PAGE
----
BL: Can you talk about what you're working on now? Plans for forthcoming writing?

NS: Yeah, I'm working on the novel about Liliane, and she's very exciting to me because she IS a grown woman and she's worldly and politically committed and she's very sensually alive and she encounters people and events who make history. For that reason she's very, very sacred in a different way, say, that's for me not depressive. 'Cause Sassafras in a sense IS history and Liliane is in a process of making it, but in a very unselfconscious way. I hope. Because she's so vitally committed to experiencing herself and having those experiences impact on the world around her that she doesn't really leave us thinking that she is wanting for too much or that she's unable to fend for herself. She's a real challenge to write about and, on the other hand, real gratifying, because more often than not she gets what she wants. And if it's not what she wants she figures out in some kinda way that that was enough. [Laughter] And she moves on to the next thing. She's a person who uses the information she has within her power as a woman to make her life and the lives of those people around her better. But she's not a holy roller, and she's not Mother Teresa. She's a very worldly, sophisticated person.

BL: To what extent are your characters autobiographical? That's an age-old question, and not a very popular one now either, but. . . .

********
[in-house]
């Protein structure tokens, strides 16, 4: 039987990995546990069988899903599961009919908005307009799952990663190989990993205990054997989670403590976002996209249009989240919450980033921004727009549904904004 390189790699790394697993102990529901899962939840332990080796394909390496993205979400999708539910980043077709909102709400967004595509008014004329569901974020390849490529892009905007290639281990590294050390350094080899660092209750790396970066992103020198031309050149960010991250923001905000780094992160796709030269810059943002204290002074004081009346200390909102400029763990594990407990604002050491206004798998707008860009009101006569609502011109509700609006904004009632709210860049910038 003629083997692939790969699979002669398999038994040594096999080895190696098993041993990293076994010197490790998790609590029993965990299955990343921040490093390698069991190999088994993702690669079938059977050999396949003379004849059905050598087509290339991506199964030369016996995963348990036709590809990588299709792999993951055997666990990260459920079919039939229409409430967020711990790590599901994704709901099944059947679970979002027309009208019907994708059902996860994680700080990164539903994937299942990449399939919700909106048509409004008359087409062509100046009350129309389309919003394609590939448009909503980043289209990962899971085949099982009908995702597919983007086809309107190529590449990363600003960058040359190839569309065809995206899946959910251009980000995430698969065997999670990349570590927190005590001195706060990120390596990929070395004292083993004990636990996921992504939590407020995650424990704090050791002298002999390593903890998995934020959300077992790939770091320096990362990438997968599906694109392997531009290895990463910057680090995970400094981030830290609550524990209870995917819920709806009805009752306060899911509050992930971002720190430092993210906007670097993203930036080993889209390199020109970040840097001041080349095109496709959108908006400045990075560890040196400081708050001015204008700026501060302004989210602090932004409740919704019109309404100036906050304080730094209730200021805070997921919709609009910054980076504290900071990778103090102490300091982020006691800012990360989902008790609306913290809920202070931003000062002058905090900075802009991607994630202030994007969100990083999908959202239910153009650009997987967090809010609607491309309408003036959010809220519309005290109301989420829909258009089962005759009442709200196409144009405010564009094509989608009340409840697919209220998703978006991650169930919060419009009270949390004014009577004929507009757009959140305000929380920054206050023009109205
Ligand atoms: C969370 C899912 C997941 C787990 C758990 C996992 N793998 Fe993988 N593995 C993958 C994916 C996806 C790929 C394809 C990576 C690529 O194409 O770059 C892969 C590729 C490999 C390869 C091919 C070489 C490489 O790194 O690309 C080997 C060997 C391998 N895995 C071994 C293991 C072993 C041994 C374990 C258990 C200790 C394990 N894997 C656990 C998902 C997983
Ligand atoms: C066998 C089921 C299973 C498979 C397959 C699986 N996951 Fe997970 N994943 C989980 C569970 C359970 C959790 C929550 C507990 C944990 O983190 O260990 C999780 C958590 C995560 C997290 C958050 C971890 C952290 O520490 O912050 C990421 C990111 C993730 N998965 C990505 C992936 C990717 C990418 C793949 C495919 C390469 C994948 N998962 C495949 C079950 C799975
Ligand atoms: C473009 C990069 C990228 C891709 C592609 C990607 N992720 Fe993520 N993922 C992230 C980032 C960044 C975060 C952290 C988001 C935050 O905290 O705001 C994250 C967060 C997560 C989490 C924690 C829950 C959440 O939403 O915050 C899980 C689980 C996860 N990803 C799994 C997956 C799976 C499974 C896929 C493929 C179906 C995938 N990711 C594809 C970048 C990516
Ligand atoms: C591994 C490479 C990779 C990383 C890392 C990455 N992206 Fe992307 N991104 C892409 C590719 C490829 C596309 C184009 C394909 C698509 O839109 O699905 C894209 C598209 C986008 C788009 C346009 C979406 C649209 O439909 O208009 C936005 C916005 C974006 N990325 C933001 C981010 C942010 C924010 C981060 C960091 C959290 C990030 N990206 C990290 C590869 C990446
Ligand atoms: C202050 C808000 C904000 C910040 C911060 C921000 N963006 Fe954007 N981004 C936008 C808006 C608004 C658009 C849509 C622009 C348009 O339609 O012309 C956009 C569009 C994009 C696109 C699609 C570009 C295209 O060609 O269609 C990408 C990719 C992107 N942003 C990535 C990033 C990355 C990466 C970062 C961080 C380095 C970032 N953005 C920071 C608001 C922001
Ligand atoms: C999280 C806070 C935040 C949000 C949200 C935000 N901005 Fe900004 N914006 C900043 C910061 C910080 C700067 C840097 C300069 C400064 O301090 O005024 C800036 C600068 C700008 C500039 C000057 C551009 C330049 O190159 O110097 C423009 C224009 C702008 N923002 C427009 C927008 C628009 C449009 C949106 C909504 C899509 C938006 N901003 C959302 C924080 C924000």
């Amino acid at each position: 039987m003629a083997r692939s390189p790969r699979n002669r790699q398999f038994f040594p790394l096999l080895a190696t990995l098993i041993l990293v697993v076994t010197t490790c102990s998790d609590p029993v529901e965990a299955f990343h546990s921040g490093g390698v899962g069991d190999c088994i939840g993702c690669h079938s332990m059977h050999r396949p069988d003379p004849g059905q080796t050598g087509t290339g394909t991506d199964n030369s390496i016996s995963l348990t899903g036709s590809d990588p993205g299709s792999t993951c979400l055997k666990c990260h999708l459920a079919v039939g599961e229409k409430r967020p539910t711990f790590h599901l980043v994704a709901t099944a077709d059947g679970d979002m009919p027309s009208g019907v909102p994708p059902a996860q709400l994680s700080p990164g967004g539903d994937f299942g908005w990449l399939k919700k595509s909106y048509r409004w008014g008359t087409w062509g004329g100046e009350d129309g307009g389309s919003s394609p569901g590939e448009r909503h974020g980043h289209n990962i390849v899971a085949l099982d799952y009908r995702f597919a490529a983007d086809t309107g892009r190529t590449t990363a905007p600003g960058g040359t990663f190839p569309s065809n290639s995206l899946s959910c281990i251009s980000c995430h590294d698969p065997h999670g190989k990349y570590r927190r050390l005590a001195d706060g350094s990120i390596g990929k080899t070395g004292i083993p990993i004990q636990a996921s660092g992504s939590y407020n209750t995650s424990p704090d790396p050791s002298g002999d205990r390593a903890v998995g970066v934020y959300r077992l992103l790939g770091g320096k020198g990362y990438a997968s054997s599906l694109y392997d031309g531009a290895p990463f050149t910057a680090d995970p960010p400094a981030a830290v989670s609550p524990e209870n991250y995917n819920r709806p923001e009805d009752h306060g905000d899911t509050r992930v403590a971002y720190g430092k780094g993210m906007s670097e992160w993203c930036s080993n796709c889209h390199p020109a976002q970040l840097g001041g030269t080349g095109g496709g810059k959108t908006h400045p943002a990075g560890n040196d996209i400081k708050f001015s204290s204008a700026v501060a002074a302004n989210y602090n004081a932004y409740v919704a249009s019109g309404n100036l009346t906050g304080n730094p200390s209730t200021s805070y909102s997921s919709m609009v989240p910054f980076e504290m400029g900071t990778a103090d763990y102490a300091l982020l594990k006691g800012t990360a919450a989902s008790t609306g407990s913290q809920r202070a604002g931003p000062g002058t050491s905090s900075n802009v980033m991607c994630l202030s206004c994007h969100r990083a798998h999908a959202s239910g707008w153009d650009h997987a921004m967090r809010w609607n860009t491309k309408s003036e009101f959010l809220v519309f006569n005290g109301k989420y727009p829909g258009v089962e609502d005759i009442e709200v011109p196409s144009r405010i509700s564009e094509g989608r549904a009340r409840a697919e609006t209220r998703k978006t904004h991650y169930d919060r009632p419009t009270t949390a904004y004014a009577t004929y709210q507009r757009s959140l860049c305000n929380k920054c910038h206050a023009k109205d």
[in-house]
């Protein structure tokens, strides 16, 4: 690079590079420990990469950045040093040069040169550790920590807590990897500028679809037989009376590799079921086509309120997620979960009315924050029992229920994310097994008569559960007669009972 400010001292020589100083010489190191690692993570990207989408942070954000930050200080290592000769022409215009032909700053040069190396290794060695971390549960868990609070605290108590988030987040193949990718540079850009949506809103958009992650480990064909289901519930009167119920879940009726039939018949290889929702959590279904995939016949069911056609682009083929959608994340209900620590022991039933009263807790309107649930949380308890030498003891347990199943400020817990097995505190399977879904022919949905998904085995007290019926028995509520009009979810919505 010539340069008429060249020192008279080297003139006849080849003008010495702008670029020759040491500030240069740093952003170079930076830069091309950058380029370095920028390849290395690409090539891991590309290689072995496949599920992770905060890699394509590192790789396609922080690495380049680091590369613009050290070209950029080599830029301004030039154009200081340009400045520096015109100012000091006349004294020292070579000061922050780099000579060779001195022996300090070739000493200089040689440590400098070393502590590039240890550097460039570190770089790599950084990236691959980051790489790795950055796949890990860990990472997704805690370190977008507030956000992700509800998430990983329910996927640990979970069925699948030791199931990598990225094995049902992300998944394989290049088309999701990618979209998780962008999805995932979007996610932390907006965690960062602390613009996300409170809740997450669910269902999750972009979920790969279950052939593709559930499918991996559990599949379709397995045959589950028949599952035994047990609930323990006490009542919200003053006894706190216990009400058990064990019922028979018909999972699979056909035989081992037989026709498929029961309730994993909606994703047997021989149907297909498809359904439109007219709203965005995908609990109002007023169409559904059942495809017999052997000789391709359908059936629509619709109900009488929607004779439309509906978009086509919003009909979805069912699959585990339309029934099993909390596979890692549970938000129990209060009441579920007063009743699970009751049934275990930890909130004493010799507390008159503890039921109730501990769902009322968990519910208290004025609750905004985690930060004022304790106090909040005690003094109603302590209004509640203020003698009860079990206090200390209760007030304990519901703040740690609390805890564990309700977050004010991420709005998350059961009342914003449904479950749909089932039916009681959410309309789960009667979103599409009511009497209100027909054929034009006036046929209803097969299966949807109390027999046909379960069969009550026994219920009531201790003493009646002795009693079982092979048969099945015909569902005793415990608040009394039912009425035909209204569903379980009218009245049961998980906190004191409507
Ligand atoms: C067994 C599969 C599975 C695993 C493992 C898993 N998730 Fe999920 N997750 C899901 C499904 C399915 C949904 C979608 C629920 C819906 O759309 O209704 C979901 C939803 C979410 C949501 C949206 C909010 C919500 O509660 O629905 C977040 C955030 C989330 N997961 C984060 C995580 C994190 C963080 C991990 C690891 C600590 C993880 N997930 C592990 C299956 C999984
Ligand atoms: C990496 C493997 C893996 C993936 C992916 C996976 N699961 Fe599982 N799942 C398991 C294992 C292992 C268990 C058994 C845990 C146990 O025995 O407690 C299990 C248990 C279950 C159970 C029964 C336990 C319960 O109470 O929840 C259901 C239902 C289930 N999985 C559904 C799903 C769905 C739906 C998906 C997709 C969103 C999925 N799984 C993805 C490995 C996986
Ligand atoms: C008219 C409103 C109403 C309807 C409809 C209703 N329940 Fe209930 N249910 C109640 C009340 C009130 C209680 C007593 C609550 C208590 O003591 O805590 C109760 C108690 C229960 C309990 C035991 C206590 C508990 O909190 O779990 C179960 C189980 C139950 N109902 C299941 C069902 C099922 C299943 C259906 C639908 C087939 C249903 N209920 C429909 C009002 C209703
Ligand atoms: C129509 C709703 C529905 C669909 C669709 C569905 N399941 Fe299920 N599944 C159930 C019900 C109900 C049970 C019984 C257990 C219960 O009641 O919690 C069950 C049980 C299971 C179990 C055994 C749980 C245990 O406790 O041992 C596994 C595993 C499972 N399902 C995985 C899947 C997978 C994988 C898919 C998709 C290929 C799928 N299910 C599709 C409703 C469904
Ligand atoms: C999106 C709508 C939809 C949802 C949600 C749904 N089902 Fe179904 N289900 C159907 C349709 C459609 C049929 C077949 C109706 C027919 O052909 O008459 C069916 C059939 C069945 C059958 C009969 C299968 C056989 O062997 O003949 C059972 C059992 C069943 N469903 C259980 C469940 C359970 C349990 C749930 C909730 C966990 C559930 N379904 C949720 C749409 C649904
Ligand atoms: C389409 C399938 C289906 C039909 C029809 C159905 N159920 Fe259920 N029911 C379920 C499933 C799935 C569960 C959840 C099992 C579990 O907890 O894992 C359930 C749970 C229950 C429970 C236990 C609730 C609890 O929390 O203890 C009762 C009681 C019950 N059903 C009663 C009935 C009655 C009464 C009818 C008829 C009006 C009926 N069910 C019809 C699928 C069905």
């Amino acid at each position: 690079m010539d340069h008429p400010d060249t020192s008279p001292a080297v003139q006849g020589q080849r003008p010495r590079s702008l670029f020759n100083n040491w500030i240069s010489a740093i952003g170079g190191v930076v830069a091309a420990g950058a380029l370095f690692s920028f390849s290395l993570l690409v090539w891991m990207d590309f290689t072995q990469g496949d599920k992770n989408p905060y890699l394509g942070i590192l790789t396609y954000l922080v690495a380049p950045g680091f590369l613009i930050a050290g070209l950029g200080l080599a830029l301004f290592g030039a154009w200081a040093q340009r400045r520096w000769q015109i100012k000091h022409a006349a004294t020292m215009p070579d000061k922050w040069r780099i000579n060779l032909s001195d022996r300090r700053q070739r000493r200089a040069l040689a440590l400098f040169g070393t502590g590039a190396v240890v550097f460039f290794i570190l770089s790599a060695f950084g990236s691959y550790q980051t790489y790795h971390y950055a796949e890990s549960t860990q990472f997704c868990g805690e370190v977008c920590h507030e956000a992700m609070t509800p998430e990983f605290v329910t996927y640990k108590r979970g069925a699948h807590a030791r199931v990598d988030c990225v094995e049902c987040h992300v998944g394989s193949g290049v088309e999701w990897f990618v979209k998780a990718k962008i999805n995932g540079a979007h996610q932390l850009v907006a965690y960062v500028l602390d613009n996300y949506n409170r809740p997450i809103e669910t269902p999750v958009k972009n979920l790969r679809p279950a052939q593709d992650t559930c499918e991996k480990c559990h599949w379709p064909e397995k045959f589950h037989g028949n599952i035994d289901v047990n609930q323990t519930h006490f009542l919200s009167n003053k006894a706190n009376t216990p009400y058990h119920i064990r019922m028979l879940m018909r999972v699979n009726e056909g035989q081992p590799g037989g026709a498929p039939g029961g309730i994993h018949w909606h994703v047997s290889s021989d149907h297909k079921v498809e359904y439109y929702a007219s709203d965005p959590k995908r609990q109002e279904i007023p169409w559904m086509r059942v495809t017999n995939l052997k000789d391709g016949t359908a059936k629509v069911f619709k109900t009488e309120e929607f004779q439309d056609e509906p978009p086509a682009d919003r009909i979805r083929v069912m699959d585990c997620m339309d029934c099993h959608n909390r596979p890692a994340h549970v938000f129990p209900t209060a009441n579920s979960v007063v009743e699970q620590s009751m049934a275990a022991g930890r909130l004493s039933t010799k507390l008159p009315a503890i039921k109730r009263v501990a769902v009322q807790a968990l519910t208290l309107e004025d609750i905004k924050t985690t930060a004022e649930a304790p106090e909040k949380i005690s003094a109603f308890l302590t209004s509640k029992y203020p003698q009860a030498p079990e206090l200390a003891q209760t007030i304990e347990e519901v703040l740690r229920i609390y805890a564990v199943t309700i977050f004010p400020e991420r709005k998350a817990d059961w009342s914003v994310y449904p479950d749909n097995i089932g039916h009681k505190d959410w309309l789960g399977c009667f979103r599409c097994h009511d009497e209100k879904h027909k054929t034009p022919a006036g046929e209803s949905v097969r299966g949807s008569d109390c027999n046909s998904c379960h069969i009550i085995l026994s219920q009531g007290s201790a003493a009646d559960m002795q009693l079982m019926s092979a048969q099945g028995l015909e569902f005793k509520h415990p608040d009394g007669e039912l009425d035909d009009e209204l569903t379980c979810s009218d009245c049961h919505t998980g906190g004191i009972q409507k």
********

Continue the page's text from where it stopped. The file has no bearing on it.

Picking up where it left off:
NS: Six o' one, half a dozen o' the other. Some people, some characters just come out of the clear blue sky—the unknown, the unconscious—the other six are modelled on people I've known in life. There are some things that are facsimiles of reality—either hearsay or direct experience that has been reformed—in the psyches of my characters. And then there's some information that just comes out of the clear blue sky. A lot of it is what I call "terror thinking"—which would be transcription of nightmares or day dreams that are fiendish—and/or "wish thinking," which would be a transcription of events that I wish would happen instead of what did happen. And so I make it real for myself by writing. But when I write it I know it's not for me; it's for this character in there. So that distances it, and it becomes non-autobiographical for me. Once I've adjusted something so that it fits a character it's no longer autobiographical, because its . . . hell, because if it's auto biographical, I couldn't have fixed it [laughing].